Genesis 3:8-15; 2 Corinthians 4:13—5:1; Mark 3:20-35
He’s out of his mind. Yeah, he’s had some success, but it’s deluded him. He needs to be restrained. And that’s what his friends and family are saying!
What’s happened? What has Jesus done to make even his own family think he’s become unbalanced? Whatever he’s been doing is seen as “abnormal.” However they were defining normal, usual behavior, Jesus is operating outside of that.
That makes me wonder . . .
Do we consider the activity of Jesus “normal”? Do we think of not only his earthly ministry then, but what he calls us to do as the body of Christ today, as usual behavior?
If we get serious about Jesus, I’m pretty sure we’d answer a very clear “no.” But we rarely do. Here’s why. We want Jesus to be normal. We want to see him as being like us—because we want to be normal. If we see him as normal, that validates us as normal too.
What that sometimes means is that we pay more attention to the ways his behavior is like us, and less attention to the ways his behavior is different. Sometimes we just ignore some of his more controversial actions. Or if we’re forced to look at them, we might think he’s gone off the deep end a little too.
But what we’re doing is assuming we know what normal is. We assume that our beliefs, our experiences, our attitudes are perfectly, centrally normal. We judge everyone else by that definition. In most of our opinions and values, don’t we all consider ourselves to be in the center? If anyone strays in any direction too far from our perspective, don’t we think of them as a little closer to radical, crazy, needing to be restrained?
Isn’t that starting in the wrong place? We seem to begin with where we fit with the people around us. Not only are we influenced by what people around us consider normal, but we’re judging Jesus by those same, pretty flimsy standards. That’s what bad politicians to be re-elected. (See how normal I am? I’m just like you. Can I have your vote now?) The Lord of all heaven and earth really doesn’t need our vote to be re-elected as Lord and Savior. He’s pretty much got a lock on that job. But also, when you get down to it, isn’t Jesus the one that ought to define “normal” rather than be judged according to a cultural definition of normal?
For him, normal looks quite different than it does in our world. Normal for Jesus is a deep and full relationship with the Father and a whole life being lived out of that relationship. Normal for Jesus is standing with those things that support this full life relationship with God. Normal is standing against those things that inhibit it.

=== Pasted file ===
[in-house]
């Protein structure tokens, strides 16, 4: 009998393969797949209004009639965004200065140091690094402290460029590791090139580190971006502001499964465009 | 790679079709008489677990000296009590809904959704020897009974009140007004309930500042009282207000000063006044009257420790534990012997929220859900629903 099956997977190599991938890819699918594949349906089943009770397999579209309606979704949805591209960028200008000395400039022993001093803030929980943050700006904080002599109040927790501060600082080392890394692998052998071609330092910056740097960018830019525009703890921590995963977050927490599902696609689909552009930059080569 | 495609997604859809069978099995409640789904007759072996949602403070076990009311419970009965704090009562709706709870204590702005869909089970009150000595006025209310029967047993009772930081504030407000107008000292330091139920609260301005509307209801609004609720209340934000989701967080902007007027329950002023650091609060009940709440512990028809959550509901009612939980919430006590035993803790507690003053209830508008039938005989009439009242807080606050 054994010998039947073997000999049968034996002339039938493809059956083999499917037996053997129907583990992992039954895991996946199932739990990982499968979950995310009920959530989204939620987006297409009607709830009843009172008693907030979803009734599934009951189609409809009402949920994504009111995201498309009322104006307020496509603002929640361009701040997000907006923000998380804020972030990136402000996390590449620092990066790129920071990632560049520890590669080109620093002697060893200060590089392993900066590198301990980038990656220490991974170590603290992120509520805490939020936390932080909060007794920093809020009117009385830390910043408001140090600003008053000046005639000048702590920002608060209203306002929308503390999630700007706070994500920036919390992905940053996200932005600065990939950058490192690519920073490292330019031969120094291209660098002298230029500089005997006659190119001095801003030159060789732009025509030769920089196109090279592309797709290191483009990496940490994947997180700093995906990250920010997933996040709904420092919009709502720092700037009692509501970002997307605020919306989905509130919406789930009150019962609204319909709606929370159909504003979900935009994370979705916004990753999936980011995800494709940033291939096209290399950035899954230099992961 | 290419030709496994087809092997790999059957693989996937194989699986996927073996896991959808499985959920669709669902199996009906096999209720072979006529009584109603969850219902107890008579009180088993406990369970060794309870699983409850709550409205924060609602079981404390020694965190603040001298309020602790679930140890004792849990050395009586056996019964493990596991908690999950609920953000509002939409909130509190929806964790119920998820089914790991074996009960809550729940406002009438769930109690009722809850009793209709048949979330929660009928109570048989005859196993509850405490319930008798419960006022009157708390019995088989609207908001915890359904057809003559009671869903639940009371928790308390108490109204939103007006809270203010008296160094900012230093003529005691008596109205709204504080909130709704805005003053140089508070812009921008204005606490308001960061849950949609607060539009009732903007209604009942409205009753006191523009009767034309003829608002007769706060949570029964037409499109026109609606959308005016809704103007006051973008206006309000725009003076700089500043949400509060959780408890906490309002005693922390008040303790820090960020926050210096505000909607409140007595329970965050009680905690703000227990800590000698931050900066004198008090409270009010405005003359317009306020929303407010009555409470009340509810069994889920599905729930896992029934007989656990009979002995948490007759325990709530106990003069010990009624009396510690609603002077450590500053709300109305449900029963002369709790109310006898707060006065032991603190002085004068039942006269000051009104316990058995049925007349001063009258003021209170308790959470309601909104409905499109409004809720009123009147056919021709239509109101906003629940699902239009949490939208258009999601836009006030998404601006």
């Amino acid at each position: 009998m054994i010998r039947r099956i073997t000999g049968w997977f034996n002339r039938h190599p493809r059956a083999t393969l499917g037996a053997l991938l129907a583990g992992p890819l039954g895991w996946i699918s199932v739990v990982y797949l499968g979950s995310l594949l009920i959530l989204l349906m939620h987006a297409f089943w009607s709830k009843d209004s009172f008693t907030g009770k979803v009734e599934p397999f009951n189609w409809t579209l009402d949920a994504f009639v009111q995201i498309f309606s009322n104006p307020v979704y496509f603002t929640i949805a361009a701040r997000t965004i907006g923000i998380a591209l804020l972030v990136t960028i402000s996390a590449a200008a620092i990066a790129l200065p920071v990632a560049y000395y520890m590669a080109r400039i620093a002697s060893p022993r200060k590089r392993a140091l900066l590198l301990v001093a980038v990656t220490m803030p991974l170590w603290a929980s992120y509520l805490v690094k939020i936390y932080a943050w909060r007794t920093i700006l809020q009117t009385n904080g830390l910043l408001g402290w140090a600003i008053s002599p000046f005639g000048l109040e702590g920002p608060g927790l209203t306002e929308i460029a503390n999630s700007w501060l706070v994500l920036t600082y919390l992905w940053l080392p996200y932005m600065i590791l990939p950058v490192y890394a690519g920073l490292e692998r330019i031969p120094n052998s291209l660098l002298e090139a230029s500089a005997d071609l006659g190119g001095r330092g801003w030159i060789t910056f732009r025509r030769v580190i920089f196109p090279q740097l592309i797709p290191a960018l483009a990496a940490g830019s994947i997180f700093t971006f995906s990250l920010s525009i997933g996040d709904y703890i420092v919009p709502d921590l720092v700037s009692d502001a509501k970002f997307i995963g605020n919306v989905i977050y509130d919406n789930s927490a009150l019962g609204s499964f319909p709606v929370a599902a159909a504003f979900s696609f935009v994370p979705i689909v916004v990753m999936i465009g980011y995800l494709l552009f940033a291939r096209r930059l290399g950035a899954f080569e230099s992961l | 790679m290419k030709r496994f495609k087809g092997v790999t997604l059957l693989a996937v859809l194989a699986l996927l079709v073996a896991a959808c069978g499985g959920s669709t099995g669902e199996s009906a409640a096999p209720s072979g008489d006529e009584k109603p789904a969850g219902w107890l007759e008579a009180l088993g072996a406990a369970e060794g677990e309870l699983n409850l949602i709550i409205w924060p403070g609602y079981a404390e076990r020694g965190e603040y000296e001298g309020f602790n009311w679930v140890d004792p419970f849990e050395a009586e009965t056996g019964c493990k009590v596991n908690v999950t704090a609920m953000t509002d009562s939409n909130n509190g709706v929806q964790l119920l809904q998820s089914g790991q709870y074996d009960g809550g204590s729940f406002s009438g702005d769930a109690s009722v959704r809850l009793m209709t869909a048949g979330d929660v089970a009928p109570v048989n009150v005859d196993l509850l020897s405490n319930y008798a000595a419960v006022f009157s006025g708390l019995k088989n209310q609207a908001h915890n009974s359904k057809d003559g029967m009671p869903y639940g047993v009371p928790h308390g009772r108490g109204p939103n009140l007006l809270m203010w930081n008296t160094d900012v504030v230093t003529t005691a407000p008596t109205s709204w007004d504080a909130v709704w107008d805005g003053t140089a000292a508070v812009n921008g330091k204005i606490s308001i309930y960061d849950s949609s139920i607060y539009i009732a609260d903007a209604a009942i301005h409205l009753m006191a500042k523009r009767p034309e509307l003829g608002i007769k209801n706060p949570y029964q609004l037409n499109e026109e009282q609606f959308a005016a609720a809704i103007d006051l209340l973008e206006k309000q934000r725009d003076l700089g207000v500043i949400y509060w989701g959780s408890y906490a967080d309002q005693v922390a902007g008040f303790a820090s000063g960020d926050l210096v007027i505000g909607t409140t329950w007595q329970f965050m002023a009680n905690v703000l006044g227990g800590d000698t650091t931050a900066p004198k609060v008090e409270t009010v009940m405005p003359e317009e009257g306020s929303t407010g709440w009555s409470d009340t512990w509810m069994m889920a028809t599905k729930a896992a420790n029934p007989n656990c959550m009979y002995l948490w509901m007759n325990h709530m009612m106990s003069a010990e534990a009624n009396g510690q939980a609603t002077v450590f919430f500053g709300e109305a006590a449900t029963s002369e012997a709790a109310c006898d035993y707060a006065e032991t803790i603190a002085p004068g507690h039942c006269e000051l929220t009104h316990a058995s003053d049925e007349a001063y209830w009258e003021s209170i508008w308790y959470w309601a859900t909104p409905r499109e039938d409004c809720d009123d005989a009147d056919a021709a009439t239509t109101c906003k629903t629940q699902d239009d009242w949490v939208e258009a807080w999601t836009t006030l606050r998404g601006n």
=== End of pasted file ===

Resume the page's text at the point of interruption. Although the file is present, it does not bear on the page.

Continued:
That’s why Jesus has been doing some things that some people considered abnormal, delirious, or even crazy. He heals people, even breaking the Sabbath law to do so. He casts out demons, even if the religious authorities think he’s a chief demon because of it. He makes friends with the unacceptable, even if that means he’s labeled an outcast. He forgives those furthest away from God, even when doing so means he’ll be accused of blasphemy—and put to death for it. He calls for people to give up power, give away money and possessions, and treat the most undeserving people with love, generosity, and compassion. He even forgives his enemies while they are in the very act of killing him.
These aren’t normal actions. But they are actions that take on powers that get in the way of a relationship between us and God. Sin, illness, demons, abusive power, even religion when it robs humanity of life with God. That’s normal for Jesus, and it should be normal for us. But it’s not, is it?
Admit it, when you see someone doing these kinds of things, you think of them as a little bit out-of-touch, don’t you? The Amish community that completely forgave the man who killed one of their kids made huge news. Abnormal. Someone who gives away more money than they can afford is extreme—not normal. Let’s face it; Jesus isn’t normal, and he doesn’t want us to be either.
Look at this another way. When we’re honest, who among us really thinks of ourselves as completely normal anyway? We may want to be, we may try to be, and we may even pretend to be. But deep down, we all have secluded parts of ourselves that we know don’t fit in.
So here’s a proposition. In our most honest moments we recognize our own abnormality. So as long as we’re abnormal, why not be abnormal in a way that gives us life, connects us to God, and benefits the people around us? Why not let Jesus define our abnormality? Why not claim our abnormality—own it—and recognize it as a way Jesus can relate to us? It’s difficult to trust our culture with our abnormalities, but we can trust Jesus with them. When you feel alone, unacceptable, don’t fit in—Jesus understands and stands with you. And it’s through his own abnormality that he gives us life.
To be honest, the closer we follow Jesus the more abnormal we will probably be perceived. Embrace that. Let Jesus’ abnormality fill you up, let it give you life, let it call you into giving life to others. They’re feeling unacceptable too. That’s probably where we’ll connect with them anyway. That’s where Jesus seems to spend his time. Perhaps we should too.
“When his family heard it, they went out to restrain him for people were saying, ‘He has gone out of his mind.’”
Jesus isn’t normal, and he calls us to a life that isn’t normal either. There’s life in Jesus; full, real, authentic, honest, gracious life with God. That’s not normal. But thanks be to God Jesus give provides it for us.